The FDA has issued a warning that clobazam, used as add-on therapy to treat seizures in patients with LGS, may trigger Stevens-Johnson syndrome and toxic epidermal necrolysis, rare but potentially fatal cutaneous reactions. [32, 33] The risk of developing these disorders is increased during the first 8 weeks of treatment or when treatment is resumed after it is discontinued. This is not typically seen during clinical practice.


A purified formulation of cannabidiol (Epidiolex) was approved in June 2018 for seizures associated with Lennox-Gastaut syndrome (LGS) or Dravet syndrome (DS). In 2020, it gained approval for seizures associated with tuberous sclerosis complex (TSC) as well as for use in children as young as 1 year (originally approved for aged 2 years or older). Cannabidiol is a structurally novel anticonvulsant and the exact mechanism by which it produces anticonvulsant effects is unknown. It does not appear to exert its anticonvulsant effects through CB1 receptors, nor through voltage-gated sodium channels.

Approval for LGS and DS was based on results from several studies that compared adding cannabidiol added to conventional AEDs to placebo and the incidence of drop seizures from baseline. An international study of 225 patients with LGS (mean patient age 15 years) were randomized to receive cannabidiol 20 mg/kg/day or 10 mg/kg/day, or placebo over 14 weeks. During the 4-week baseline period, the median number of drop seizures was 85 in all groups combined. The median reduction from baseline in drop-seizure frequency per 28 days during the treatment period was 41.9% in the 20-mg cannabidiol group, 37.2% in the 10-mg group, and 17.2% in the placebo group. During treatment, 30 patients (39%) in the 20-mg group, 26 (36%) in the 10-mg group, and 11 (14%) in the placebo group had at least a 50% reduction from baseline in drop-seizure frequency. The odds ratio (OR) for 20 mg vs placebo was 3.85 (95% CI, 1.75 - 8.47; P < 0.001) and the OR for 10 mg vs placebo was 3.27 (95% CI, 1.47 - 7.26; P = 0.003). [26]

A study (n=171) conducted in 24 clinical sites in the United States, the Netherlands, and Poland showed a median percentage reduction in monthly drop seizure frequency from baseline was 43.9% (IQR -69.6 to -1.9) in the cannabidiol group and 21.8% (IQR -45.7 to 1.7) in the placebo group. The estimated median difference between the treatment groups was -17.21 (p = 0.0135) during the 14-week treatment period. [27]

Approval for use in TSC was based on the GWPCARE6 phase 3 trial (n = 224). Analysis of the 201 patients who completed the study showed that cannabidiol 25 mg/kg/day produced a significantly greater reduction in seizure frequency compared with placebo (49% vs 27%; P = .0009). [34]


Corpus Callostomy

Corpus callosotomy is effective in reducing drop attacks but is typically not helpful for other seizure types. It is considered palliative rather than curative. Seizure freedom following corpus callosotomy is rare but can occur.

A 2006 study showed a greater than 90% seizure reduction in 52 of 76 patients with LGS who underwent an extended, one-stage, callosal section (splenium intact); 7 of the 76 patients were seizure free. [35] The mean follow-up time was 4.7 years. The seizure types most responsive to surgery were atonic and atypical absence.


Vagus Nerve Stimulation

Vagus nerve stimulation by means of a surgically implanted programmable device is approved by the FDA as an adjunctive treatment for refractory partial-onset seizures in adults and adolescents older than 12 years. In 3 published small studies, approximately three fourths of patients with LGS experienced greater than 50% reduction in seizure frequency with a follow-up period as long as 5 years. [36]  

A meta-analysis determined that corpus callosotomy has better outcomes than vagus nerve stimulation for atonic seizures, but that vagus stimulation has comparable benefit to corpus callosotomy for all other seizure types. [37]


Focal Cortical Resection

In rare cases, resection of a localized lesion (eg, vascular lesion, tumor) can improve seizure control in LGS.


Ketogenic Diet

The ketogenic diet comprises a high ratio of fats (ketogenic foods) to proteins and carbohydrates (antiketogenic foods). The ratio of ketogenic to antiketogenic foods in the diet ranges from 2:1 to 4:1 or higher. In general, the benefits of the diet for people with epilepsy include fewer seizures, less drowsiness, better behavior, and need for fewer concomitant AEDs.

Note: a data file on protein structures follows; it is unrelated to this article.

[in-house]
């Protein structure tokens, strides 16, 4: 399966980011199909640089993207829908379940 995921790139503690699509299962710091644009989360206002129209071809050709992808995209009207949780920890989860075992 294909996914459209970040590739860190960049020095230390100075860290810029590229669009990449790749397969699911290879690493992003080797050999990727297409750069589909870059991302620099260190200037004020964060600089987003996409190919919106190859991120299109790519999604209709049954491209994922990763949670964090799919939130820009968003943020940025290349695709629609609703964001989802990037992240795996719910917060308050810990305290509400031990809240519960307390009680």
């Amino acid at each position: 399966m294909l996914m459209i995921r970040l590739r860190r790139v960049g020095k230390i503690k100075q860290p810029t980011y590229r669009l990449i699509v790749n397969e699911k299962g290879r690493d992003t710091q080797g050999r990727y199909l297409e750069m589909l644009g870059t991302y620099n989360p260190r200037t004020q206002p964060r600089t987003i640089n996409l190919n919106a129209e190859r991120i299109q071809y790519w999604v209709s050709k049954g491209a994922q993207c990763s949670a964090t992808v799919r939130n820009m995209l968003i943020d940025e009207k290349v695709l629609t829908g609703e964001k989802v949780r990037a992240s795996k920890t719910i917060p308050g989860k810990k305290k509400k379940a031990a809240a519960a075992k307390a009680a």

Based on multiple open-label and, most recently, randomized controlled studies, the ketogenic diet appears to be a useful therapy for patients with LGS. Efficacy appears greatest for atonic, myoclonic, and atypical absence seizures, but other seizure types (tonic-clonic, secondarily generalized tonic-clonic) may also respond.

In a 2008 randomized controlled trial of the ketogenic diet in children with daily seizures who had a poor response to at least 2 AEDs, 38% of the children in the diet arm had a greater than 50% reduction in seizures. Of the 145 children randomized to the ketogenic diet or control, only 14 had LGS. [38]

A blinded, crossover study of the ketogenic diet in 20 children with LGS showed a moderate reduction in parent-reported myoclonic-atonic events. Ketosis was not eliminated in the placebo arm; thus, there was no difference observed between the 2 groups regarding reduction in EEG-identified events. When seizure-free patients should be weaned from the diet is not clear. [39]

The ketogenic diet is not always successful. The following 3 factors are associated with successful implementation of the diet:

  • Dedicated, compliant family willing to alter the entire family's lifestyle

  • Family able to follow (without wavering) the strict guidelines of the diet

  • Team of professionals (centered around a dietitian) trained and experienced in the use of the diet

Potential serious adverse effects include dehydration, clinically significant metabolic acidosis when the diet is initiated, renal stones, cardiac abnormalities, and abnormal lipid profile.


Injury Prevention

Some patients with LGS wear protective helmets with face guards to maximize protection of the forehead, nose, and teeth (see the image below). Unfortunately, some patients with LGS do not tolerate the helmet with face guards, and even if tolerated, helmets often are uncomfortable and rarely are cosmetically acceptable. Some families are using head guards, which are marketed for concussion prevention in sports; however, these do not necessarily protect the face and teeth.

Patient with Lennox-Gastaut syndrome wearing a hel Patient with Lennox-Gastaut syndrome wearing a helmet with face guard to protect against facial injury from atonic seizures


Pediatric neuropsychologists can assess intellectual function and educational needs and advise on nonpharmacologic management of behavioral problems. Pediatric psychiatrists can advise on pharmacologic management of behavioral problems. Neurosurgeons can assist in the placement of a vagus nerve stimulator and assess the patient as a candidate for corpus callosotomy or focal resection. Dietitians can assist in the institution and maintenance of the ketogenic diet.